David Bourget (Western Ontario)
David Chalmers (ANU, NYU)
Rafael De Clercq
Jack Alan Reynolds
Learn more about PhilPapers
Review of Philosophy and Psychology 3 (4):559-579 (2012)
Explaining the causal origins of what are taken to be uniquely human capacities for understanding the mind in the first years of life is a primary goal of social cognitive development research, which concerns so called “theory of mind” or “mindreading” skills. We review and discuss particular examples of this research in the context of its underlying evolutionary conceptual framework known as the neo-Darwinian modern synthesis. It is increasingly recognized that the modern synthesis is limited in its neglect of developmental issues. A recent convergence of work from diverse sources, including but not limited to evolutionary developmental biology (evo-devo) and developmental systems approaches, demonstrate the need for a developmental expansion of modern evolutionary theory. We attempt to show that not only are nativist explanations of early human social cognition vulnerable to the criticisms of this developmental shift in thinking, but that these criticisms also problematize the dominant and more mainstream theories in early social cognitive development research. We conclude by discussing the importance of developmental analysis in understanding the ontogeny of cognitive capacities in individuals as well as species
|Keywords||No keywords specified (fix it)|
|Categories||categorize this paper)|
Setup an account with your affiliations in order to access resources via your University's proxy server
Configure custom proxy (use this if your affiliation does not provide a proxy)
|Through your library|
References found in this work BETA
Renée Baillargeon, Rose M. Scott & Zijing He (2010). False-Belief Understanding in Infants. Trends in Cognitive Sciences 14 (3):110-118.
Jerome Barkow, Leda Cosmides & John Tooby (eds.) (1992). The Adapted Mind: Evolutionary Psychology and the Generation of Culture. Oxford University Press.
S. Baron-Cohen & J. Swettenham (1996). The Relationship Between SAM and ToMM: The Lock and Key Hypothesis. In Peter Carruthers & Peter K. Smith (eds.), Theories of Theories of Mind. Cambridge University Press.
Josep Call & Michael Tomasello (2008). Does the Chimpanzee Have a Theory of Mind? 30 Years Later. Trends in Cognitive Sciences 12 (5):187-192.
Peter Carruthers & Peter K. Smith (eds.) (1996). Theories of Theories of Mind. Cambridge University Press.
Citations of this work BETA
No citations found.
Similar books and articles
Vladimir G. Red'ko (2000). Evolution of Cognition: Towards the Theory of Origin of Human Logic. [REVIEW] Foundations of Science 5 (3):323-338.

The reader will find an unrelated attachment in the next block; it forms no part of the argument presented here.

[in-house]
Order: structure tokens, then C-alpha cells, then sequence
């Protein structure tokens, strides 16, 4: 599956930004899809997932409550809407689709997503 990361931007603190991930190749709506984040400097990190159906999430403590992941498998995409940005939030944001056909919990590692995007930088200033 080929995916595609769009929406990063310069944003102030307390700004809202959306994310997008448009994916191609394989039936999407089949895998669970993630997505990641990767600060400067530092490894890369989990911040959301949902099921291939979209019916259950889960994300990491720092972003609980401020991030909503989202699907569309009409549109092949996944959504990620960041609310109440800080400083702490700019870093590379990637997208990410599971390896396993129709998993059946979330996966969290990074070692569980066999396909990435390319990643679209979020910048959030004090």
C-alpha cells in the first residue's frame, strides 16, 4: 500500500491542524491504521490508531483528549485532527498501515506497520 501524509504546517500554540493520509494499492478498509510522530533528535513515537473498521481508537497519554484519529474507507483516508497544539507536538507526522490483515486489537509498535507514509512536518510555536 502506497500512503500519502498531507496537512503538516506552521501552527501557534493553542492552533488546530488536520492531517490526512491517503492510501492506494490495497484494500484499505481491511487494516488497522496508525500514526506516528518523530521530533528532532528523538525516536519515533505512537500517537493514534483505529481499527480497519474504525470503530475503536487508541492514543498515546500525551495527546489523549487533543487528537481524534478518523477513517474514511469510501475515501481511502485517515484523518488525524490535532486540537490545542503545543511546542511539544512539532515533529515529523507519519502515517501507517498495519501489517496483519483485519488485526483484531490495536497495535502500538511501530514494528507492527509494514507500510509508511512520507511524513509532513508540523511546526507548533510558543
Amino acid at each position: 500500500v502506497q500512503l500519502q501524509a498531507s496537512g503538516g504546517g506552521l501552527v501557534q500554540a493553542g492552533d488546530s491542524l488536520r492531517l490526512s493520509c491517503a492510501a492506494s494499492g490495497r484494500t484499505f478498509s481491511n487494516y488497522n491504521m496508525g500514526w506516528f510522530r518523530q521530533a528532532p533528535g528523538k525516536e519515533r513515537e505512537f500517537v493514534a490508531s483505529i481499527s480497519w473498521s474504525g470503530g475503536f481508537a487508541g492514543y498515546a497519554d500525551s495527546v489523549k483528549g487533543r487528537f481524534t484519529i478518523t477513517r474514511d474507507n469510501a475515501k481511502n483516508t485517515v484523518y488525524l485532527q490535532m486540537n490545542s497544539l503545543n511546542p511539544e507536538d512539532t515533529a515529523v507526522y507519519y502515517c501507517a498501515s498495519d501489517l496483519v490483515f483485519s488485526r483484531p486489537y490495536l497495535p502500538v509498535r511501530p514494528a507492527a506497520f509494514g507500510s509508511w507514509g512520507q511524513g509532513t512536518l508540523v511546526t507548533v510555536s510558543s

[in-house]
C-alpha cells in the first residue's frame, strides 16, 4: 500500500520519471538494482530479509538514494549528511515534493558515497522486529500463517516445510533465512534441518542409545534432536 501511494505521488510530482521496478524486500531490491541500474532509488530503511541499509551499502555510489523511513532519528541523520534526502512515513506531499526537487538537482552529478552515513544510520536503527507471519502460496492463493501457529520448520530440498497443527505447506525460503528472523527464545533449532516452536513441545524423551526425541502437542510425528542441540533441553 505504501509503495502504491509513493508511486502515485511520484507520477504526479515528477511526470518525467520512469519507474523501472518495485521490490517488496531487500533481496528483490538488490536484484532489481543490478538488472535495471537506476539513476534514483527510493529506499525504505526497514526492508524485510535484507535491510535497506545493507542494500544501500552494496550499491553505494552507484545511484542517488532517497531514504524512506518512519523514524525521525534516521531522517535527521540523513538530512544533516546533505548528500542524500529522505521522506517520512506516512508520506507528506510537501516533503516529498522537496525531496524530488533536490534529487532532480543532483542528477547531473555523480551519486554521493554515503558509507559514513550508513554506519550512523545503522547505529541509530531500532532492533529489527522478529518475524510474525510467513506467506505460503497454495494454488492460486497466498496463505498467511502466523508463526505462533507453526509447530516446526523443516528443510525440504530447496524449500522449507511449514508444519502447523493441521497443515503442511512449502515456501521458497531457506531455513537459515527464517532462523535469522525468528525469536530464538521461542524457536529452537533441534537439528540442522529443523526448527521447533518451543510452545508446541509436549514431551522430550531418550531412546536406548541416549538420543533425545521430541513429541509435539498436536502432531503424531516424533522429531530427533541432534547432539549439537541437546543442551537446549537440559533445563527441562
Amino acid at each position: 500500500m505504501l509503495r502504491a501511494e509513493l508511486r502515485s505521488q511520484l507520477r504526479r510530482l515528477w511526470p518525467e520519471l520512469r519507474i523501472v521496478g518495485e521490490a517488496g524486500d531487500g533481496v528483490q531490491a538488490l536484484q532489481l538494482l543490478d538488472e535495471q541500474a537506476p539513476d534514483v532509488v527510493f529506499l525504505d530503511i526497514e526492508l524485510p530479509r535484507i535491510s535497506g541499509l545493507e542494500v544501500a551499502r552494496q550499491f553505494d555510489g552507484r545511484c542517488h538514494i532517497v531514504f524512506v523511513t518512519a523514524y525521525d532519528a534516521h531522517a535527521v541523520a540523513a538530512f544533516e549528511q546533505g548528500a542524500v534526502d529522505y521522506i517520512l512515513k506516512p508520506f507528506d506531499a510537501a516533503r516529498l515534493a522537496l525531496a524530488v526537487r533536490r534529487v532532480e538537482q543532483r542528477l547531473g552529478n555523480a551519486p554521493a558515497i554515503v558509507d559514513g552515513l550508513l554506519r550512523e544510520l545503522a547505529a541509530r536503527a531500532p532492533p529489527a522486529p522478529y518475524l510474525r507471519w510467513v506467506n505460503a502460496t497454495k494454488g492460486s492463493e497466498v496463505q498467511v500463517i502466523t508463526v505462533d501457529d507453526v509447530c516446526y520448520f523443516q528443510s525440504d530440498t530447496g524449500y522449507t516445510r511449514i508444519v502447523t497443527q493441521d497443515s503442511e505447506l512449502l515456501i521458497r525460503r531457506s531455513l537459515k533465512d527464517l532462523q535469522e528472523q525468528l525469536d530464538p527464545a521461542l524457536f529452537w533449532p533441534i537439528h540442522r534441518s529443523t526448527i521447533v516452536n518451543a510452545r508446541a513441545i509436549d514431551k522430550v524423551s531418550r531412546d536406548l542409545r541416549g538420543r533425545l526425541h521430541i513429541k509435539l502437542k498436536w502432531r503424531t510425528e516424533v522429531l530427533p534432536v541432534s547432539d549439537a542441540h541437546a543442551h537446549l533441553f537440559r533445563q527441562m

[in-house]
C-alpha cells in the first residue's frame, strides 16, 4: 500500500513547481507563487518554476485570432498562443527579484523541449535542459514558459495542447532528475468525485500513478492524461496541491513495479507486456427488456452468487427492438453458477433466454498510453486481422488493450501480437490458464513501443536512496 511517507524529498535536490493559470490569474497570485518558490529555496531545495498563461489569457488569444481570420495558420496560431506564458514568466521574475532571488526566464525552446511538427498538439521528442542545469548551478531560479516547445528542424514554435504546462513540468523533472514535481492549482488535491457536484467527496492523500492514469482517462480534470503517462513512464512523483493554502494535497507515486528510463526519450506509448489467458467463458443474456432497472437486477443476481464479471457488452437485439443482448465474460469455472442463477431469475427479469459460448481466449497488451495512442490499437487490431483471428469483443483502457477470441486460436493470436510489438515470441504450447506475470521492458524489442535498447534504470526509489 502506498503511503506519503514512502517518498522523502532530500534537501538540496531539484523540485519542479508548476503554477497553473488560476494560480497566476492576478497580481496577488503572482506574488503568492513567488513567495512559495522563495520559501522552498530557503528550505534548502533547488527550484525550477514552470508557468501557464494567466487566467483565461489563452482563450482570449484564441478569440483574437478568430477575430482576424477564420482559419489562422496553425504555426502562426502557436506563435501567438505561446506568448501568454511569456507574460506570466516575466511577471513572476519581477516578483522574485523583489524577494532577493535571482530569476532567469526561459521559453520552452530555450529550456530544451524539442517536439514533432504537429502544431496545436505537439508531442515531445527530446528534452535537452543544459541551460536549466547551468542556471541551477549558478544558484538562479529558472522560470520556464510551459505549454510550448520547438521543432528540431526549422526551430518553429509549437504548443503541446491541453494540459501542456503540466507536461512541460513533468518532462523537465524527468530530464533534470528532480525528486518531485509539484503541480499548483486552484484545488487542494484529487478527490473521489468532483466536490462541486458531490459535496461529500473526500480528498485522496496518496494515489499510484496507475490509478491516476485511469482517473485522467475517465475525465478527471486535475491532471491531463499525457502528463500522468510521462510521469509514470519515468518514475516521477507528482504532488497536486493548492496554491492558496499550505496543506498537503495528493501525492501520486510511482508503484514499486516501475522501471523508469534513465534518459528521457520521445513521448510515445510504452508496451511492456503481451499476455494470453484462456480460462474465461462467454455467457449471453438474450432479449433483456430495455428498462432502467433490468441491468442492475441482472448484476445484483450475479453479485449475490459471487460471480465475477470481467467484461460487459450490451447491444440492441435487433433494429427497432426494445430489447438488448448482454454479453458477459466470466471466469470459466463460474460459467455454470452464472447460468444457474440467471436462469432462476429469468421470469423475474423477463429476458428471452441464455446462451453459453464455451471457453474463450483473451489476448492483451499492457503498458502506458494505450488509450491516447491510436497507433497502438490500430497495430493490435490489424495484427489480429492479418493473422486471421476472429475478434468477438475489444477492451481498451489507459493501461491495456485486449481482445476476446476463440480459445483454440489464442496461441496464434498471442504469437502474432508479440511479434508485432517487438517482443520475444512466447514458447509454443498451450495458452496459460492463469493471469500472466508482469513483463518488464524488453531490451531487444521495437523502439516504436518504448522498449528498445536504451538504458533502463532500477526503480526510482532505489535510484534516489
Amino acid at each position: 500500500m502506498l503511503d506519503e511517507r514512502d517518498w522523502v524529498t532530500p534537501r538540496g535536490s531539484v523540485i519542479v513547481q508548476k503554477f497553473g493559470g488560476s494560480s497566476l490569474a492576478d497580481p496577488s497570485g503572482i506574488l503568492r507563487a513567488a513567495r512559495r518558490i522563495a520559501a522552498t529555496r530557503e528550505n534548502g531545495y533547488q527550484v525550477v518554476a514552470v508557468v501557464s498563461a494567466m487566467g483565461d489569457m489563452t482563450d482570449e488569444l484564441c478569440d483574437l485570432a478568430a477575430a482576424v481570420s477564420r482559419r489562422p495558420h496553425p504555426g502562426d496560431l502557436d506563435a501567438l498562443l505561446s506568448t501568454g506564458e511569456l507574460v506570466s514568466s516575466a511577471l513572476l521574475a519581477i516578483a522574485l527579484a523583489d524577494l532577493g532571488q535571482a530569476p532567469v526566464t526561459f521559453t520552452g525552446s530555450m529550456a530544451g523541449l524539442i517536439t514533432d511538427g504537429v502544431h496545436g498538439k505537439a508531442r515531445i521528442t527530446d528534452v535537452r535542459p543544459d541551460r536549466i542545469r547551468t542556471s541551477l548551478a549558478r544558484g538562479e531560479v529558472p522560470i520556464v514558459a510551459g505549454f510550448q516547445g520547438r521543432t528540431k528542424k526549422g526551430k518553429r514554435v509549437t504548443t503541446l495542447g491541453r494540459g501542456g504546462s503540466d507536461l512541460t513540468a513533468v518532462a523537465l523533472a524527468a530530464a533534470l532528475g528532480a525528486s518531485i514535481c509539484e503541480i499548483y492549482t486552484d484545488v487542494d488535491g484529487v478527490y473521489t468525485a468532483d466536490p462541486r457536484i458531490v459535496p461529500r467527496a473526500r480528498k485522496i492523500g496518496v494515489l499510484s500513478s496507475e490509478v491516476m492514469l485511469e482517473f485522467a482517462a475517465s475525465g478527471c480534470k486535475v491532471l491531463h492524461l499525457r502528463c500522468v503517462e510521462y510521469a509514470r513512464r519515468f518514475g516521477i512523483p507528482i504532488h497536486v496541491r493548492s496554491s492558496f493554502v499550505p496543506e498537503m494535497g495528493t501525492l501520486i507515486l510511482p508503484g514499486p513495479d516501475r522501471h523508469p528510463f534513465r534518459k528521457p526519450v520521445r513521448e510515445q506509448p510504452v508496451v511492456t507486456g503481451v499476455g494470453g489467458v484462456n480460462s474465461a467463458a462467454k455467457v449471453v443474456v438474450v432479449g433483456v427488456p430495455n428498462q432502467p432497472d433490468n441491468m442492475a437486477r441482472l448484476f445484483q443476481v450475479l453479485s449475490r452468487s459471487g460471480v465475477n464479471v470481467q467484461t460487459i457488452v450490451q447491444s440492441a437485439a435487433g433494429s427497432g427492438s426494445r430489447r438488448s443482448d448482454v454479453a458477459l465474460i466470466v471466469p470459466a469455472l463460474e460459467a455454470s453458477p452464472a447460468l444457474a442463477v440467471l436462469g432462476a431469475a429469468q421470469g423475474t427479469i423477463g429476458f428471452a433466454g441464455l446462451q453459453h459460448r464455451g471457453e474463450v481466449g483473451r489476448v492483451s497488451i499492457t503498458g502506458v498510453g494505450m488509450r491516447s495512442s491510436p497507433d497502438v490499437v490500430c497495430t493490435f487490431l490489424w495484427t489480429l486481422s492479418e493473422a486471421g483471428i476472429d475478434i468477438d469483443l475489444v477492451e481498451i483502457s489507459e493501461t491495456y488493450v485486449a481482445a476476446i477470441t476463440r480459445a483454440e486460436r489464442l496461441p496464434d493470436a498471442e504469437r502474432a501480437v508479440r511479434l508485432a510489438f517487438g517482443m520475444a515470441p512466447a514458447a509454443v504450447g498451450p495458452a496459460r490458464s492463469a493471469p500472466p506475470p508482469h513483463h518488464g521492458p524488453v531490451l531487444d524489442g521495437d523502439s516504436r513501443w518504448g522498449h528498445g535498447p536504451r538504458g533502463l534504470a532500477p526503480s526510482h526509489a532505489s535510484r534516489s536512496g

Dan Sperber, Why a Deep Understanding of Cultural Evolution is Incompatible with Shallow Psychology.
Herman T. Epstein (2002). Evolution of the Reasoning Hominid Brain. Behavioral and Brain Sciences 25 (3):408-409.
Mary Gauvain (2000). Niche Construction, Social Co-Construction, and the Development of the Human Mind. Behavioral and Brain Sciences 23 (1):153-153.
Michael Ruse (2012). Human Evolution: A Philosophical Introduction. Cambridge University Press.
M. Tomasello (1999). The Cultural Origins of Human Cognition. Harvard University Press.
Luc Faucher, Ron Mallon, Daniel Nazer, Shaun Nichols, Aaron Ruby, Stephen Stich & Jonathan Weinberg (2002). 18 The Baby in the Lab-Coat: Why Child Development is Not an Adequate Model for Understanding the Development of Science. In Peter Carruthers, Stephen P. Stich & Michael Siegal (eds.), The Cognitive Basis of Science. Cambridge University Press.
Michael Ruse (2012). The Philosophy of Human Evolution. Cambridge University Press.
Pierre Steiner & John Stewart (2009). From Autonomy to Heteronomy (and Back): The Enaction of Social Life. [REVIEW] Phenomenology and the Cognitive Sciences 8 (4):527-550.
David Papineau (2004). Kim Sterelny, Thought in a Hostile World: The Evolution of Human Cognition , Oxford: Blackwell, 2003, Pp. XI 262, £50 (Cloth), £16.95 (Paper). Friendly Thoughts on the Evolution of Cognition. [REVIEW] Australasian Journal of Philosophy 82 (3):491 – 502.
Jonathan Birch (2013). Explaining the Human Syndrome. [REVIEW] Metascience 22 (2):347-350.
Irwin Silverman (2002). Symmetry and Human Spatial Cognition: An Alternative Perspective. Behavioral and Brain Sciences 25 (3):418-418.
Lyon, P. & Keijzer, F. A., The Human Stain: Why Cognitivism Can't Tell Us What Cognition is & What It Does.
Peter J. Richerson & Robert Boyd (2000). Climate, Culture and the Evolution of Cognition. In Celia Heyes & Ludwig Huber (eds.), The Evolution of Cognition. Mit Press. 329--45.
Bertram F. Malle (2005). Folk Theory of Mind: Conceptual Foundations of Human Social Cognition. In Ran R. Hassin, James S. Uleman & John A. Bargh (eds.), The New Unconscious. Oxford Series in Social Cognition and Social Neuroscience. Oxford University Press. 225-255.
Added to index2012-10-18
Total downloads4 ( #294,703 of 1,679,366 )
Recent downloads (6 months)1 ( #183,761 of 1,679,366 )
How can I increase my downloads?